BOSTON (Reuters) - Vermont Governor Peter Shumlin on Monday signed a law that will raise the state's minimum wage to $10.50 an hour by 2018, higher than any other U.S. state
The move to raise the entry-level salary from $8.73 comes in a year when Democrats, including Shumlin, have sought to make worker pay an election issue.
U.S. President Barack Obama pushed Congress to raise the federal minimum wages to $10.10 per hour from its current $7.25 but failed to win support in either the Republican-controlled House of Representatives or Democratic-controlled Senate.
Seven U.S. states plus the District of Columbia have passed laws this year raising their minimum wages, according to the National Conference of State Legislatures. Connecticut, Hawaii and Maryland all plan to raise their minimums to $10.10 per hour, with the District adopting an $11.50 minimum in 2016.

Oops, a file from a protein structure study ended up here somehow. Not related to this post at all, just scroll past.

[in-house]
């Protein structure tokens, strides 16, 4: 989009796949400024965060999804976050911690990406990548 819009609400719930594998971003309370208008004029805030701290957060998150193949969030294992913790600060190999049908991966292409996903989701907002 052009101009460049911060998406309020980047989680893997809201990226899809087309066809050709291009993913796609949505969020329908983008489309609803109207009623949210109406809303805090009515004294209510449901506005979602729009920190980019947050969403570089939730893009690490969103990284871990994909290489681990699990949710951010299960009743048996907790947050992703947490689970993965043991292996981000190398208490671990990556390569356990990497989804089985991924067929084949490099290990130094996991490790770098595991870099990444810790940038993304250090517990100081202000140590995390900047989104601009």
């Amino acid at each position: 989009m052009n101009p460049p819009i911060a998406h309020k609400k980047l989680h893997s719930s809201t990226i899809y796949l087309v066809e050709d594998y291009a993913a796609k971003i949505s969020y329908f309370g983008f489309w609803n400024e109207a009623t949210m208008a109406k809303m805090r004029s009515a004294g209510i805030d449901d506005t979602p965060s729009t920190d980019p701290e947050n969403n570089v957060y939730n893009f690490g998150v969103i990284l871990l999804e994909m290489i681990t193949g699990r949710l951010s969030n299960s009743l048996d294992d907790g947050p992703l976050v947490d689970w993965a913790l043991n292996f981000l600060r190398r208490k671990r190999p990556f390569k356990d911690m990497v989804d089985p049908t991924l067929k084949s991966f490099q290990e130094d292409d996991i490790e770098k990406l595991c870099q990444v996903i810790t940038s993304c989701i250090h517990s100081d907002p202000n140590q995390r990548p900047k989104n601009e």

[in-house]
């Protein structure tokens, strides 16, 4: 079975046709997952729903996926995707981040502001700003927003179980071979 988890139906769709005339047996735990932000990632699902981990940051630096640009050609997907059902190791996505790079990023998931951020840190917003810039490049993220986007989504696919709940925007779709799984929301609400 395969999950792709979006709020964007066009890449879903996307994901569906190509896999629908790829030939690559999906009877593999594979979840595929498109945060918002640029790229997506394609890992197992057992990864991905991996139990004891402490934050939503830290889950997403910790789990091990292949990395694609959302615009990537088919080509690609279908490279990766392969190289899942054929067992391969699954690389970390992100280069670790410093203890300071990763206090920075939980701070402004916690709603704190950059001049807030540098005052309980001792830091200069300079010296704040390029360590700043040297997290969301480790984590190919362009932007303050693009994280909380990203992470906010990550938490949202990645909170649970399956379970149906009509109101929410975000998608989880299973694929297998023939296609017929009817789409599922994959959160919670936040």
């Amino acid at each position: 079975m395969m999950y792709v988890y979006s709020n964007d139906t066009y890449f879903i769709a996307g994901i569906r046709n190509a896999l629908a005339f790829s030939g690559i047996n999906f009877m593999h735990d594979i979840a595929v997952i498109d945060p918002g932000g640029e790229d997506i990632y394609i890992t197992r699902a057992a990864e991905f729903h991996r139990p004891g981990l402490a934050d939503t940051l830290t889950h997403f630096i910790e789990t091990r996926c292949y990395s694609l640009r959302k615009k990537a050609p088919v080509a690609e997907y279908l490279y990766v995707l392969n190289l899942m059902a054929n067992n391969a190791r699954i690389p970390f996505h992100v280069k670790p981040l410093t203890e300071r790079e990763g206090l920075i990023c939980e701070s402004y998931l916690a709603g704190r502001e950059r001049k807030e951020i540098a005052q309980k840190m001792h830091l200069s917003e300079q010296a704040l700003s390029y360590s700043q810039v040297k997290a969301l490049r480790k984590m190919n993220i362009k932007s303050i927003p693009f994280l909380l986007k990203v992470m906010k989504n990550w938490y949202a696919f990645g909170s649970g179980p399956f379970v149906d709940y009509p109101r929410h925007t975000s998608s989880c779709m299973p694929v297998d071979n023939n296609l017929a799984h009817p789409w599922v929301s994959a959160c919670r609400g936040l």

"States like Vermont realize that working people can't support their families on the current minimum wage, and we're moving ahead to do the right thing on our own," Shumlin said at a signing ceremony.
Vermont will raise its minimum wage in three steps, first to $9.60 in 2016, to $10 in 2017 and finally to $10.50 in 2018.
Some U.S. cities have approved higher wages, with Seattle's city council last week agreeing to raise its minimum to $15 per hour over the next seven years.
(Reporting by Scott Malone; Editing by Doina Chiacu)